Wetzel Chamber Names Eakin Director Emeritus
At its May 25 meeting, the Wetzel County Chamber of Commerce conferred the first-ever title of director emeritus on New Martinsville resident J. Wells Eakin, who celebrated his 90th birthday in April. The chamber’s action was not only unprecedented, it was both appropriate and symbolic for a man whose family business was part of the Wetzel County landscape for more than a half century.
What was Wells Eakin Furniture Store when Wells retired in 1997, began in the early 1930s as Wells Hardware — one of three such retail outlets in New Martinsville. The store was located on South Main Street in New Martinsville in what is now the James Fitzsimmons Center, formerly the Wetzel County Museum. The business was started by Friend Cox Wells and Samuel Wells, Wells’ grandfather and uncle, respectively.
From 1943-46, Wells served in what is now the US Air Force, after graduating from West Virginia University with a degree in business administration. When discharged, he would return to New Martinsville with his bride that he met while at WVU, Lee Eleanor Alfred, a music major from Clarksburg.
Many will remember Lee as choir director and principal voice at the former St. John’s Methodist Church at the corner of Maple Avenue and Jefferson Street. Lee also was active in the family business.
At this point, Wells Hardware had become Wells Hardware and Furniture Co., and the business expanded into an adjoining building where RCS Printing is now located. There was a walkway between the stores for customer convenience.
But a major change came following the death of Grandpa Friend Cox Wells, when Wells and his father, Justus Orin Eakin, assumed the business as Wells Eakin Furniture. Previously, Justus had been postmaster in New Martinsville. A cousin, Ephram Wells, took over the hardware operation and the opening between the stores was closed.
The business was incorporated in 1980, with Wells as president, son Jay as vice president, and Lee as secretary-treasurer. From this point, the product line of Wells Eakin Furniture expanded to include floor covering, electronics, window treatments, and appliances, as well as furniture. Lee would supervise the drapery and window treatment operations and the store hired additional personnel for inside the store and for home service. During this period, also, a new building went up behind the main building to garage service vehicles and store inventory.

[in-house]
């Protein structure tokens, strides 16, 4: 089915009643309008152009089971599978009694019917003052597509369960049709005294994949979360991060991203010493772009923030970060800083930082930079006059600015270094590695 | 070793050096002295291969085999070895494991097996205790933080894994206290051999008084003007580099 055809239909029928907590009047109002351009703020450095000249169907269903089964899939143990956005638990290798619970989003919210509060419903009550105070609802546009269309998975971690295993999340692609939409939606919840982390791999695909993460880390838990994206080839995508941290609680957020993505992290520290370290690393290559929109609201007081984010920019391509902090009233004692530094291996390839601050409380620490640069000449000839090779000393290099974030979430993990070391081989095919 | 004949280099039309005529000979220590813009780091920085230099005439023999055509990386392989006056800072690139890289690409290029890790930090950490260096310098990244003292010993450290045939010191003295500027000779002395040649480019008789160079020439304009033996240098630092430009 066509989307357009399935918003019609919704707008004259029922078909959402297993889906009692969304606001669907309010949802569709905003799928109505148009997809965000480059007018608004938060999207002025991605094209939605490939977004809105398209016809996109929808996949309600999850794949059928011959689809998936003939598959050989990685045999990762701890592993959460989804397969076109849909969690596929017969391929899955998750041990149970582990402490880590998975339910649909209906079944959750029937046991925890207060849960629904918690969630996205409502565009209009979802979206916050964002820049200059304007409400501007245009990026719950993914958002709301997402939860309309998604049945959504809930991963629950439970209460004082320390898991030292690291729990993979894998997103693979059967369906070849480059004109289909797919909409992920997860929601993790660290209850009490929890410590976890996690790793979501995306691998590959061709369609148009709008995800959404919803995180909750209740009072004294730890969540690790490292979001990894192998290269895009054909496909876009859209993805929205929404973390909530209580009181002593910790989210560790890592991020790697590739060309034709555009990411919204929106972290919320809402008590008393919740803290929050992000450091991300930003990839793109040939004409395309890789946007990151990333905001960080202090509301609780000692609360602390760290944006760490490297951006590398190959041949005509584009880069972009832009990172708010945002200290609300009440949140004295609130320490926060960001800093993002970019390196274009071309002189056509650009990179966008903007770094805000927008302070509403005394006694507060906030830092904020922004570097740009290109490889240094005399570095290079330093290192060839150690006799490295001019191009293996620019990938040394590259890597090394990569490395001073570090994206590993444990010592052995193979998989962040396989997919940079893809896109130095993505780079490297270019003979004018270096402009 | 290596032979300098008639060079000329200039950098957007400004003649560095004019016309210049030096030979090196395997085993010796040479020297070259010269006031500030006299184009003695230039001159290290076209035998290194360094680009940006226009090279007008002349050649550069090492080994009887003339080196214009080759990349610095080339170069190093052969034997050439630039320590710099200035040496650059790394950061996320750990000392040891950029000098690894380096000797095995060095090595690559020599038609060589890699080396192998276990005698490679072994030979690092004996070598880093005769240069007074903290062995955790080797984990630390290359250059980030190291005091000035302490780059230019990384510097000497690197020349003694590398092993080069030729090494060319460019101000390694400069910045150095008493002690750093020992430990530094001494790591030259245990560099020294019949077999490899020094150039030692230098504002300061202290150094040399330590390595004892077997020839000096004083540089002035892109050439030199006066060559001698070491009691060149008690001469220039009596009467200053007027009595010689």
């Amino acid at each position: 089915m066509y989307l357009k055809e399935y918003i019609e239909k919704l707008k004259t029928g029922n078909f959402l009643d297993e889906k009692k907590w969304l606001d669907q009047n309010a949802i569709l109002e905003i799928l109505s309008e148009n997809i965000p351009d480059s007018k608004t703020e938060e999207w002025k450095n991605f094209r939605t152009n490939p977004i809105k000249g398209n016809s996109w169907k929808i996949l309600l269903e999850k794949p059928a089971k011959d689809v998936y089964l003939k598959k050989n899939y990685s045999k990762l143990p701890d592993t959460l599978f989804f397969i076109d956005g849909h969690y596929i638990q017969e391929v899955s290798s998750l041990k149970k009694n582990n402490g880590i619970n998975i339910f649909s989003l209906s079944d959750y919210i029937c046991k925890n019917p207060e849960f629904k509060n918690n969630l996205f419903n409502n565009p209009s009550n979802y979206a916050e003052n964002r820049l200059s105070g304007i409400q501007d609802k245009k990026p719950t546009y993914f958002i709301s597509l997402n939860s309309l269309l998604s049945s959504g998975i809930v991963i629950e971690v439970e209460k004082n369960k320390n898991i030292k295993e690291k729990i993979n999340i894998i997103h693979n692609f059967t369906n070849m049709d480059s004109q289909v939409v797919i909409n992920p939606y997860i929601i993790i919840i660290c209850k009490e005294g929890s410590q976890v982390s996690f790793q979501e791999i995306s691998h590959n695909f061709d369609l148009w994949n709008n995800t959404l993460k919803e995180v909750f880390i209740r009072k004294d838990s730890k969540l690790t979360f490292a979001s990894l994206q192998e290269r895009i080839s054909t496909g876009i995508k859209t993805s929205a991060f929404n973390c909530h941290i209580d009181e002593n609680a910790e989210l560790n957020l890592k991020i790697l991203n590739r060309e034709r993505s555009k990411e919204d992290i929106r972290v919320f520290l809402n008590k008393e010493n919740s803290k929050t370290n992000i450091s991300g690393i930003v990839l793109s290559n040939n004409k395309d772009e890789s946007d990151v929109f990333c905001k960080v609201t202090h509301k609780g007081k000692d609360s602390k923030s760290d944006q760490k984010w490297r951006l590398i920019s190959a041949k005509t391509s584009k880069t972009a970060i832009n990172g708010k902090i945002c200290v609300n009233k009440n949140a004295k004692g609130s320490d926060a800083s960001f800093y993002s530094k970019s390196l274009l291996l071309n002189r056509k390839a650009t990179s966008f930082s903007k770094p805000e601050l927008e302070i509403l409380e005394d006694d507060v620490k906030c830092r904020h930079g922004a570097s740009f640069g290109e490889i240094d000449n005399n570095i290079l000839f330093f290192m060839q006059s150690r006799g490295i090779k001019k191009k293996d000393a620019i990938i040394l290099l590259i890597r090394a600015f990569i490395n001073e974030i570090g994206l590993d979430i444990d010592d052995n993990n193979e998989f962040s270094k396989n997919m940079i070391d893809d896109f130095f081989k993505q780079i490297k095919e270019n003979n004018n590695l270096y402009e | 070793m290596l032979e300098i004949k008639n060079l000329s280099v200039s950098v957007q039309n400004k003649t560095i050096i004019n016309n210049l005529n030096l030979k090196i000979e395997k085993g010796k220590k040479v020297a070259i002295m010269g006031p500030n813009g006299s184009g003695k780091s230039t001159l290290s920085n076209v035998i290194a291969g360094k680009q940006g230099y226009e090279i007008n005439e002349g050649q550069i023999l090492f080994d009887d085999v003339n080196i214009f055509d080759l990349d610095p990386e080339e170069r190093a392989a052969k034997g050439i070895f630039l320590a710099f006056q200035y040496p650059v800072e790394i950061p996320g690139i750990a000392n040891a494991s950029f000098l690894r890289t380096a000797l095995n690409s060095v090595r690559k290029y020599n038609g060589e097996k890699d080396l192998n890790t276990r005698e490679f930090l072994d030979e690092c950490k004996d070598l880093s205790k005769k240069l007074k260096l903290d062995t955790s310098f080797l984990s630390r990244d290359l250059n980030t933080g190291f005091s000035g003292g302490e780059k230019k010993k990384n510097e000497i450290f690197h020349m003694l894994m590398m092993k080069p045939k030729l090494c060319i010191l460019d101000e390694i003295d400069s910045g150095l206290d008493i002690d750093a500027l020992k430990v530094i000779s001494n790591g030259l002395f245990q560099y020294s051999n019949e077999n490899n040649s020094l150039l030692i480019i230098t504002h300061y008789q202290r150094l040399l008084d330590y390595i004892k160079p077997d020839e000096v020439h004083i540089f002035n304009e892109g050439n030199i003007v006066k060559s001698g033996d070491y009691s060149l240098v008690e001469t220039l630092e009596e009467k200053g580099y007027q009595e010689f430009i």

Following the death of his father in August 1958, Wells purchased the former Quality Chevrolet building and the business expanded southward on lower Main Street. The new property would become a parking lot at the store entrance that existed at the time of Wells’ retirement in 1997.
In retrospect, Eakin recalled some noticeable changes in the community and peoples’ behavior from years ago. One of the most dramatic things is “the number of people going places, often to buy things that are available locally. People just seem to do more in more places,” he observed.
In addition, television, computers, and other electronic media have given people more information on and a greater interest in all products. “Even grocery stores,” observed Eakin, “offer more products and have larger inventories than they ever did to benefit consumers.” The emergence of refrigeration has allowed people to buy a greater quantity of more products. “These grocery marts now carry clothes, sports items, and some hardware and electrical supplies that they did not some years ago.”
Additionally, almost every grocery store now has a bakery and deli that offer customers prepared foods.
For almost a century, Eakin and his family were part of the community landscape and active in it. Lee and Wells were long-time members of St. John’s Church and Wells still attends the New Martinsville United Methodist Church, which united St. John, Steelton, and First Methodist Church in New Martinsville.
Wells has been a member the Lions Club, the New Martinsville American Legion, and Moose clubs, as well as the present Wetzel County Chamber of Commerce. A former director of the New Martinsville Bank, now WesBanco, Wells also has been a member of the Masonic Lodge #39 for more than 50 years.